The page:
Brian Therrien:  Okay.  Here’s my suggestion then I’ll see if Aaron has some more.  The first...without knowing what agency that you’ve gone to, it’s difficult to direct you from here, but I would go back, from the top of the call that we had today, is I would pursue the housing counsellor from HUD and also from the Centers from Independent Living and put that site back up in the room here, so that you can have a look at it.  But, go into the members area, which you can get to from our home page, the disabilitydigest.com, then click on the members area and go down into the housing section and follow those.  It’s likely if you...I’ve done...and are on Section 8, that you have done part of this process before.  I would expect that if you’re not familiar with the Center for Independent Living, that you likely have not been there and that would be another great resource for you to pursue.  And they might have access to other ideas for housing for you and some things that may have been overlooked.  So, Aaron, anything to add to that?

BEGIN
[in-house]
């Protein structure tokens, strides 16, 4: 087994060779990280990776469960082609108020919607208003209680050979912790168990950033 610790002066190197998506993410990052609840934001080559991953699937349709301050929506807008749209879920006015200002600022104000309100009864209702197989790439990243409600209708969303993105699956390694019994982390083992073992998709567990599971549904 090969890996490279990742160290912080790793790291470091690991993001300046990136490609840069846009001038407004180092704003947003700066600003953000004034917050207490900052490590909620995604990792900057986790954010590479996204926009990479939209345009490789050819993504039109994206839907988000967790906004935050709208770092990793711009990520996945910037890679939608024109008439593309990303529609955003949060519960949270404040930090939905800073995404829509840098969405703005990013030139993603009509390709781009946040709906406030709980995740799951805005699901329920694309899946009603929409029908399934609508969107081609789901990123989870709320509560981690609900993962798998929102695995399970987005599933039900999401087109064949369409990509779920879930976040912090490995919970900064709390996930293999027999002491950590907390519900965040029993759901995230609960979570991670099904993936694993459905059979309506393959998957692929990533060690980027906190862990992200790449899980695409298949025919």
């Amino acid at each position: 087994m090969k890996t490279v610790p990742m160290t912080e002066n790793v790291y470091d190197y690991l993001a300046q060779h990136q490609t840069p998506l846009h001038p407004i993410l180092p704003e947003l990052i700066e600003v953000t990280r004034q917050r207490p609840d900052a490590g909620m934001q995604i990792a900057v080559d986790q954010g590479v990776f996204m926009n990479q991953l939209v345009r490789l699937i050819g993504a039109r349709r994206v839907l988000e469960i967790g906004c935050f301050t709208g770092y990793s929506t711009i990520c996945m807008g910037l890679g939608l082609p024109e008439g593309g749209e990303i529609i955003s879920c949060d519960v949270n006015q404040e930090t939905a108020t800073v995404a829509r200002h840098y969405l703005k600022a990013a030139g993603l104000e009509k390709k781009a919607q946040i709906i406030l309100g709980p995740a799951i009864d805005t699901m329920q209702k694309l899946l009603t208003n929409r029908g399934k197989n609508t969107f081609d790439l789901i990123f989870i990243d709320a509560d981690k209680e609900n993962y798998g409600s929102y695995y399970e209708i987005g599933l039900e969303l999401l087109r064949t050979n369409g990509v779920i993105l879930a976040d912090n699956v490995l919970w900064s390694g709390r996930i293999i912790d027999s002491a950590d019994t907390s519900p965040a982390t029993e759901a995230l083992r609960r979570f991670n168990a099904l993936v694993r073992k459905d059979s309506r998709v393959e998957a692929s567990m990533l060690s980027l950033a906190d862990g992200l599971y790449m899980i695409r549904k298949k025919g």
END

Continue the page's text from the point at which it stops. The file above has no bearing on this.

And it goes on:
Aaron Lema:  That would be the best thing to do and then what I would do is look for housing close to your doctor that would fit your needs for rent.  Find out who owns the house and ask them if they would be willing to go Section 8 on that house.  So, try to look at it backwards.  Say I have all the paperwork from Section 8, I like the home, would you be willing to rent it to me if I had Section 8.  Find somewhere close to your doctor.

Dorothy:  Yeah, but the housing you’re talking about getting is, I need a voucher and I don’t have a voucher.

Brian Therrien:  You’re waiting for your voucher?  Yeah.

Dorothy:  It’s going to be a long time.  They on 500 and I’m 30,000 and something, so I’m not...probably won’t be here until they get to my number.

Brian Therrien:  Um-hum.

Dorothy:  How I got about getting this apartment I have now it was they send me a letter telling me to come check out this apartment and then I had to wait for the Section 8 appointment to do the paperwork to get this apartment.  It’s not that I have a voucher to get the other apartment the gentleman’s talking about.